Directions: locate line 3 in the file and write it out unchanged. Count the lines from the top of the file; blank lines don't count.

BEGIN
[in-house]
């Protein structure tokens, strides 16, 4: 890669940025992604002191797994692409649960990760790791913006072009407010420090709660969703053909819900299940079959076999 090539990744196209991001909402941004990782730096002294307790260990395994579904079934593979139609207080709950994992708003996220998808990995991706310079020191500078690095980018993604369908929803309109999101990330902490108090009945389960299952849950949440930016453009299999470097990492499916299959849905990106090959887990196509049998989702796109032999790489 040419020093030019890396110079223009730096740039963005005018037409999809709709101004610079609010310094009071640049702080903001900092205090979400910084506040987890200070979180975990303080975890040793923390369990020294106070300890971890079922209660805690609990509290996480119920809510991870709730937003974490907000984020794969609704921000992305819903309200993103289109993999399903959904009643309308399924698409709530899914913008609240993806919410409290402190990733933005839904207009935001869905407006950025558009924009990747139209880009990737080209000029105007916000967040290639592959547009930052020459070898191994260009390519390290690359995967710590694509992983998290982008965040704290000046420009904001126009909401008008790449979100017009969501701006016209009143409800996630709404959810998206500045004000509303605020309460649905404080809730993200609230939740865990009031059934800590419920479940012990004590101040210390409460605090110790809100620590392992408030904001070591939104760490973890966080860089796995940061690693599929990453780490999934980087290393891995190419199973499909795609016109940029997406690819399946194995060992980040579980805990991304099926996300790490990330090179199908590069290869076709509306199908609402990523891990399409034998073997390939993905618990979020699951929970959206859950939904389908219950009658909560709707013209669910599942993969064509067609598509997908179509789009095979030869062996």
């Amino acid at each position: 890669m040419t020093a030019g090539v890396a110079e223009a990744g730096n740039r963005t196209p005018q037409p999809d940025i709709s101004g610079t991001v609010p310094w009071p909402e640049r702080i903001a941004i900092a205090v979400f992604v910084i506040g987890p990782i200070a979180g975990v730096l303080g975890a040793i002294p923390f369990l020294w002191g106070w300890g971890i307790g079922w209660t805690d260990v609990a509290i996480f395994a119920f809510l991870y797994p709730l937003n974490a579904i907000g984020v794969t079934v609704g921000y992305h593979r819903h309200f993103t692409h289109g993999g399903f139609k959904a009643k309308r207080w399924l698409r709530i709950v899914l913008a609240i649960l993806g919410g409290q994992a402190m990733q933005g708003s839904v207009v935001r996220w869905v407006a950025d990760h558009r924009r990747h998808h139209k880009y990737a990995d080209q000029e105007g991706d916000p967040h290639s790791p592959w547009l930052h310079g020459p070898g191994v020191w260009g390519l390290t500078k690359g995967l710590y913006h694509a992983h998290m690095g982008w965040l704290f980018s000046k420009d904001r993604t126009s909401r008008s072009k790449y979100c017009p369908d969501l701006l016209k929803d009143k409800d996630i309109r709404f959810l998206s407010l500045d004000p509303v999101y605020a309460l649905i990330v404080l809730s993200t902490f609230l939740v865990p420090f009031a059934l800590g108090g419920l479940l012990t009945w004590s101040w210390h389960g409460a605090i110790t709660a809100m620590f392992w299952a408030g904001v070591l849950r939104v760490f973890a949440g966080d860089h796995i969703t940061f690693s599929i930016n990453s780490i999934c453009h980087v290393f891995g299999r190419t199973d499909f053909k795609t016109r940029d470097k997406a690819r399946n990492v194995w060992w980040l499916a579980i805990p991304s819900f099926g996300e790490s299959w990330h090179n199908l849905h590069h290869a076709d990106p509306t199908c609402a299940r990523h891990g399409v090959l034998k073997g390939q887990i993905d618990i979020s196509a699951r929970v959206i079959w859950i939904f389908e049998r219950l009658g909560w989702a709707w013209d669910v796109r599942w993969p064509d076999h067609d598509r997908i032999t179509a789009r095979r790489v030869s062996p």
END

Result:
């Amino acid at each position: 890669m040419t020093a030019g090539v890396a110079e223009a990744g730096n740039r963005t196209p005018q037409p999809d940025i709709s101004g610079t991001v609010p310094w009071p909402e640049r702080i903001a941004i900092a205090v979400f992604v910084i506040g987890p990782i200070a979180g975990v730096l303080g975890a040793i002294p923390f369990l020294w002191g106070w300890g971890i307790g079922w209660t805690d260990v609990a509290i996480f395994a119920f809510l991870y797994p709730l937003n974490a579904i907000g984020v794969t079934v609704g921000y992305h593979r819903h309200f993103t692409h289109g993999g399903f139609k959904a009643k309308r207080w399924l698409r709530i709950v899914l913008a609240i649960l993806g919410g409290q994992a402190m990733q933005g708003s839904v207009v935001r996220w869905v407006a950025d990760h558009r924009r990747h998808h139209k880009y990737a990995d080209q000029e105007g991706d916000p967040h290639s790791p592959w547009l930052h310079g020459p070898g191994v020191w260009g390519l390290t500078k690359g995967l710590y913006h694509a992983h998290m690095g982008w965040l704290f980018s000046k420009d904001r993604t126009s909401r008008s072009k790449y979100c017009p369908d969501l701006l016209k929803d009143k409800d996630i309109r709404f959810l998206s407010l500045d004000p509303v999101y605020a309460l649905i990330v404080l809730s993200t902490f609230l939740v865990p420090f009031a059934l800590g108090g419920l479940l012990t009945w004590s101040w210390h389960g409460a605090i110790t709660a809100m620590f392992w299952a408030g904001v070591l849950r939104v760490f973890a949440g966080d860089h796995i969703t940061f690693s599929i930016n990453s780490i999934c453009h980087v290393f891995g299999r190419t199973d499909f053909k795609t016109r940029d470097k997406a690819r399946n990492v194995w060992w980040l499916a579980i805990p991304s819900f099926g996300e790490s299959w990330h090179n199908l849905h590069h290869a076709d990106p509306t199908c609402a299940r990523h891990g399409v090959l034998k073997g390939q887990i993905d618990i979020s196509a699951r929970v959206i079959w859950i939904f389908e049998r219950l009658g909560w989702a709707w013209d669910v796109r599942w993969p064509d076999h067609d598509r997908i032999t179509a789009r095979r790489v030869s062996p």